Queen Mary University London develops a new ‘wonder’ drug for cancer

Pegargiminase for the treatment of Asbestos-based cancer

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Queen Mary University London said that the new treatment quadrupled three-year survival rates and increased average survival by 1.6 months.

Researchers at the Queen Mary University of London have developed a new ‘wonder’ drug for an aggressive form of cancer considered to be hard to treat. The study, led by Professor Peter Szlosarek at the university, saw all patients receive chemotherapy every three weeks for up to six cycles for an international trial spanning five countries – the US, the UK, Australia, Italy, and Taiwan between 2017 and 2021.

According to The Guardian, the Queen Mary University London said that the new treatment quadrupled three-year survival rates and increased average survival by 1.6 months. They also added that the new drug works by cutting off the tumor’s food supply. It is the first of its type for mesothelioma in around two decades. For the trial, half the patients were injected with the new drug ADI-PEG20 (pegargiminase), while the other half received a placebo for two years.

The patients included in the final analysis were 249 people with pleural mesothelioma — the disease affecting the lining of the lungs, and were an average age of 70. The trial was conducted at 43 centers across five countries between 2017 and 2021. Patients involved in the study were followed up for at least a year. The patients who received pegargiminase and chemotherapy showed signs of prolonged life for an average of 9.3 months, compared to 7.7 months for those who had the placebo and chemotherapy, as per the study.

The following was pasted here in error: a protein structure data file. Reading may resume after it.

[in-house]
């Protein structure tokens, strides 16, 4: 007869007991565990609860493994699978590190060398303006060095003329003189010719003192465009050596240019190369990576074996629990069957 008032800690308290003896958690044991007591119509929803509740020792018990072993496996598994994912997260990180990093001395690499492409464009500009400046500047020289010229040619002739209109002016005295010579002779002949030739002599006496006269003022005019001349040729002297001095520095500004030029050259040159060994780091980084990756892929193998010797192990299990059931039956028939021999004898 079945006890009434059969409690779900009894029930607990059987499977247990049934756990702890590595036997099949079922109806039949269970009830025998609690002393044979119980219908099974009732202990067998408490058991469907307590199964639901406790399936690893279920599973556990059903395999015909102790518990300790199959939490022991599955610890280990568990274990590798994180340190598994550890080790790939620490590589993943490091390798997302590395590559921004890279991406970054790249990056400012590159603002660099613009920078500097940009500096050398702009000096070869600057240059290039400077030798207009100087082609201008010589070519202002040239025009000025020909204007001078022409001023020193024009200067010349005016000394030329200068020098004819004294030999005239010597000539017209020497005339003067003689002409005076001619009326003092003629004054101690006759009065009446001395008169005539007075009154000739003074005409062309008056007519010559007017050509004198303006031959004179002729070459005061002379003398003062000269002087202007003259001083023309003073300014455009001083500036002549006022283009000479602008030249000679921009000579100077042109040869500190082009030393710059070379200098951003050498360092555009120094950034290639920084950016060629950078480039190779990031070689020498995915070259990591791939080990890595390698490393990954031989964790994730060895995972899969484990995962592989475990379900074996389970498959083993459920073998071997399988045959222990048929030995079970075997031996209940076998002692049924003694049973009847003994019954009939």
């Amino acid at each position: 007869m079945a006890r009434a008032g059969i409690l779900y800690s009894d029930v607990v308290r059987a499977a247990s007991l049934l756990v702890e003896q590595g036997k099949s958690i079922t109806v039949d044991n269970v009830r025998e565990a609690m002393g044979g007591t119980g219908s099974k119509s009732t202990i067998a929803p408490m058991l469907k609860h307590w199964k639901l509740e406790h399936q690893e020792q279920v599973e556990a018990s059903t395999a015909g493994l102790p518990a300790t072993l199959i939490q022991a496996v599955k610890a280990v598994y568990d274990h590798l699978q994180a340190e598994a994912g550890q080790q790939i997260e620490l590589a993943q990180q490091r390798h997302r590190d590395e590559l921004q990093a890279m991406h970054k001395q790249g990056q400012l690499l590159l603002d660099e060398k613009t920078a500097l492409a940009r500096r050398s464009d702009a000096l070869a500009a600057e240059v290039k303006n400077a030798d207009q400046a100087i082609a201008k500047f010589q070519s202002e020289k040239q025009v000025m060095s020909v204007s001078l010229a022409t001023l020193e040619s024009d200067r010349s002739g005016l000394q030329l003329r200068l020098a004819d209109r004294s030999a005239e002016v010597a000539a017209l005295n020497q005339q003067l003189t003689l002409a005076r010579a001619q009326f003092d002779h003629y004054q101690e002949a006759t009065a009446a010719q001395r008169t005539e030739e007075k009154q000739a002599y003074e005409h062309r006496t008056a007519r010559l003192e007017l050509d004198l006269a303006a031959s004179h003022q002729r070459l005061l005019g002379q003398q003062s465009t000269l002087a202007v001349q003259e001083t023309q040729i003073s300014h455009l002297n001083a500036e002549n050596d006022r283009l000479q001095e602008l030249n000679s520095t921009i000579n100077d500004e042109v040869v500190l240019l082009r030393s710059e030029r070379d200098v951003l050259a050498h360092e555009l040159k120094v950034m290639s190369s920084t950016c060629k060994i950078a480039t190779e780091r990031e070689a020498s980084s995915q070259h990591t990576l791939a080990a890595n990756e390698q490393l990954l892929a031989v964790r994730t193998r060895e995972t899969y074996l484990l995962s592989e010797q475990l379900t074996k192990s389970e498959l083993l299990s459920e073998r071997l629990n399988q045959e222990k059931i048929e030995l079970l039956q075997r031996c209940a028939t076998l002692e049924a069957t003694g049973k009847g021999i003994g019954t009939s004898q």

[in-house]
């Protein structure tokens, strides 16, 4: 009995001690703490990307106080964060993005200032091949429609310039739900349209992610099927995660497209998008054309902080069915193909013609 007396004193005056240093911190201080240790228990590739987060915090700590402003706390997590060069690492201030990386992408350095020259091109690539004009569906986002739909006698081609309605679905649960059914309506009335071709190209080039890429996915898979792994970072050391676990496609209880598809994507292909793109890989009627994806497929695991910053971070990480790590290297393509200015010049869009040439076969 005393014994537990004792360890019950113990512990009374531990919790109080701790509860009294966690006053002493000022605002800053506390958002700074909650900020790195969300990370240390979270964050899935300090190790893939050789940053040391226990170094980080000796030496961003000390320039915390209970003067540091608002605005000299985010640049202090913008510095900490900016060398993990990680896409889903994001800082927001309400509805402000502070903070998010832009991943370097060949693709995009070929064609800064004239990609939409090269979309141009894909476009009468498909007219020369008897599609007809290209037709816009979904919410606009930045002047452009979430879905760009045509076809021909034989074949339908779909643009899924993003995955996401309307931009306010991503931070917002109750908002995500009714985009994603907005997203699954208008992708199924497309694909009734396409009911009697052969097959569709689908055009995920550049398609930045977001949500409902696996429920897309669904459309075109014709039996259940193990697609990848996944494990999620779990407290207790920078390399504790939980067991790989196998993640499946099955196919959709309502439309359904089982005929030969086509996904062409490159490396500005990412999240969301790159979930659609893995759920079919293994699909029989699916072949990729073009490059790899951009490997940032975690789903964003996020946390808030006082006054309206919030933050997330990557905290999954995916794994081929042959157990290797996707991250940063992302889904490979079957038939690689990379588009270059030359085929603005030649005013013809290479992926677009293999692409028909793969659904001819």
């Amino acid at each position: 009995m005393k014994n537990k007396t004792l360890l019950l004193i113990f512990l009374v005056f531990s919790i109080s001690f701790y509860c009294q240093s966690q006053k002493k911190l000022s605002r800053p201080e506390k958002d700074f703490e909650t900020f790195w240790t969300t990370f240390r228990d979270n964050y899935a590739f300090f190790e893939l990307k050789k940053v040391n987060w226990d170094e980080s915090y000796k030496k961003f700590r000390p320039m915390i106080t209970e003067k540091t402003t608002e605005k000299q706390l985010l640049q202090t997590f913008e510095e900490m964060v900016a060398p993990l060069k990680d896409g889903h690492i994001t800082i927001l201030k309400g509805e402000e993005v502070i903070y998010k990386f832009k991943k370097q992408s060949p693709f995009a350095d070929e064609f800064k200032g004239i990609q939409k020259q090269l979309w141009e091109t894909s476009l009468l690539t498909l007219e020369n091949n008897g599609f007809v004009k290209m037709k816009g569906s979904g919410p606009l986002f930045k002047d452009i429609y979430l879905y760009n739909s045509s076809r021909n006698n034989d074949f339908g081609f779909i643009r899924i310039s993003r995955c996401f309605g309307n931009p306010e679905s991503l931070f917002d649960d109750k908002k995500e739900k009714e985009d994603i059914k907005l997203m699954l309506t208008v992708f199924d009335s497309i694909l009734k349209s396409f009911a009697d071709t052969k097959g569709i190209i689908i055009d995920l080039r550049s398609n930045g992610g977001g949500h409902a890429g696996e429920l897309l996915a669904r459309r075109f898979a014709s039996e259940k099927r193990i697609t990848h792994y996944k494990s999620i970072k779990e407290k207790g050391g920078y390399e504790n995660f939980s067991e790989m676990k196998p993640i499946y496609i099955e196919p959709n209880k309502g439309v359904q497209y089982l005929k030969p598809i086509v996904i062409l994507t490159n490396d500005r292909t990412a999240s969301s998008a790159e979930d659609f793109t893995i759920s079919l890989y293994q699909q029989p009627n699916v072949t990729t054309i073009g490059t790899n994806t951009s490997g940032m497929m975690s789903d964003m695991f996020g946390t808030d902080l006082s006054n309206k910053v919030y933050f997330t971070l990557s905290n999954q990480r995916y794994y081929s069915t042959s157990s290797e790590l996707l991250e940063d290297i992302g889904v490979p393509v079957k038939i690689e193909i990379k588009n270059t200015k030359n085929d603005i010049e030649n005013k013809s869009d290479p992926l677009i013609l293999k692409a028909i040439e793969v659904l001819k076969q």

The average progression-free survival was 6.2 months with pegargiminase-chemotherapy, compared with 5.6 months among patients who had the placebo and chemotherapy, researchers said.

A study by the journal JAMA Oncology reveals that Mesothelioma is a type of cancer that develops in the lungs and the leading cause can be exposure to asbestos at work. It is hard to treat and life-threatening and has one of the worst cancer survival rates in the world. The study also highlights that thousands of people are diagnosed with the disease globally and there are about 2,700 new cases of mesothelioma each year in the UK.

Asbestos, a naturally occurring fibrous mineral, was widely used in the UK as insulation and a fire retardant. The import and use of blue and brown asbestos was banned in 1985, while white asbestos, which is thought to be less dangerous, was banned in 1999. Deaths from mesothelioma are high among people who worked in the shipbuilding and construction industries – especially carpenters, plumbers, and electricians – as well as those who worked in factories that produced asbestos products.

An HSE spokesperson told The Guardian that while controls on the use of blue asbestos were introduced by 1970, the dangers of brown asbestos were not appreciated until well into that decade. The heavy use of brown asbestos is a key reason why the UK, along with Australia, has the highest mesothelioma rates in the world.

The breakthrough follows two decades of work by Szlosarek, after his original discovery that mesothelioma cells lack a protein called ASS1, which enables cells to manufacture the amino acid arginine. This knowledge was used to develop the drug. ADI-PEG20 works by depleting arginine levels in the bloodstream. For tumor cells that cannot manufacture their arginine, this means their growth is thwarted.

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